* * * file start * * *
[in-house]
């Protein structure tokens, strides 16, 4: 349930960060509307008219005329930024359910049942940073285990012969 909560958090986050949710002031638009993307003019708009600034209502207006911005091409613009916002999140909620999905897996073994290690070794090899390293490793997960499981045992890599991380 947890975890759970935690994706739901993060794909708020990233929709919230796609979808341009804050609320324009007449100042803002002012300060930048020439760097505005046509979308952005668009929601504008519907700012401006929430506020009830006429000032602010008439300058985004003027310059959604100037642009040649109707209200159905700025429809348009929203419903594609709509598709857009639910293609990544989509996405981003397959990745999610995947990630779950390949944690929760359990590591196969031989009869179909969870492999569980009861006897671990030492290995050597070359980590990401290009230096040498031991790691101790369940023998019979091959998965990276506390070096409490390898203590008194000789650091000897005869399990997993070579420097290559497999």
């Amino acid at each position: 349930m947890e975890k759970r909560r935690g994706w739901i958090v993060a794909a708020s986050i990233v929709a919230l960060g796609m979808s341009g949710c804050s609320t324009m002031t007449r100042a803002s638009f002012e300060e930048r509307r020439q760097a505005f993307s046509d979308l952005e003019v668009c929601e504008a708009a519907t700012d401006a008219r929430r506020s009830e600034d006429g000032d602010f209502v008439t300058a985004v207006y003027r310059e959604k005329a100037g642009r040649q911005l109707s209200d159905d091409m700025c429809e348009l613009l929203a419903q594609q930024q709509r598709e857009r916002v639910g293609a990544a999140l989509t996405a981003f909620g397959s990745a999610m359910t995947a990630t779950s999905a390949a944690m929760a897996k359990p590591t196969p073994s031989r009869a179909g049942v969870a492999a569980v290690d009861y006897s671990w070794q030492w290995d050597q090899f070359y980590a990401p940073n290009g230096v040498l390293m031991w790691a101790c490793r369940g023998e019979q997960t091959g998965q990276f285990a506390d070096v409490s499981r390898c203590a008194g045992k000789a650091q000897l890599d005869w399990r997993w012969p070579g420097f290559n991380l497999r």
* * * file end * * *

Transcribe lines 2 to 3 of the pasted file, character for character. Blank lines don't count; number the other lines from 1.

């Protein structure tokens, strides 16, 4: 349930960060509307008219005329930024359910049942940073285990012969 909560958090986050949710002031638009993307003019708009600034209502207006911005091409613009916002999140909620999905897996073994290690070794090899390293490793997960499981045992890599991380 947890975890759970935690994706739901993060794909708020990233929709919230796609979808341009804050609320324009007449100042803002002012300060930048020439760097505005046509979308952005668009929601504008519907700012401006929430506020009830006429000032602010008439300058985004003027310059959604100037642009040649109707209200159905700025429809348009929203419903594609709509598709857009639910293609990544989509996405981003397959990745999610995947990630779950390949944690929760359990590591196969031989009869179909969870492999569980009861006897671990030492290995050597070359980590990401290009230096040498031991790691101790369940023998019979091959998965990276506390070096409490390898203590008194000789650091000897005869399990997993070579420097290559497999």
């Amino acid at each position: 349930m947890e975890k759970r909560r935690g994706w739901i958090v993060a794909a708020s986050i990233v929709a919230l960060g796609m979808s341009g949710c804050s609320t324009m002031t007449r100042a803002s638009f002012e300060e930048r509307r020439q760097a505005f993307s046509d979308l952005e003019v668009c929601e504008a708009a519907t700012d401006a008219r929430r506020s009830e600034d006429g000032d602010f209502v008439t300058a985004v207006y003027r310059e959604k005329a100037g642009r040649q911005l109707s209200d159905d091409m700025c429809e348009l613009l929203a419903q594609q930024q709509r598709e857009r916002v639910g293609a990544a999140l989509t996405a981003f909620g397959s990745a999610m359910t995947a990630t779950s999905a390949a944690m929760a897996k359990p590591t196969p073994s031989r009869a179909g049942v969870a492999a569980v290690d009861y006897s671990w070794q030492w290995d050597q090899f070359y980590a990401p940073n290009g230096v040498l390293m031991w790691a101790c490793r369940g023998e019979q997960t091959g998965q990276f285990a506390d070096v409490s499981r390898c203590a008194g045992k000789a650091q000897l890599d005869w399990r997993w012969p070579g420097f290559n991380l497999r």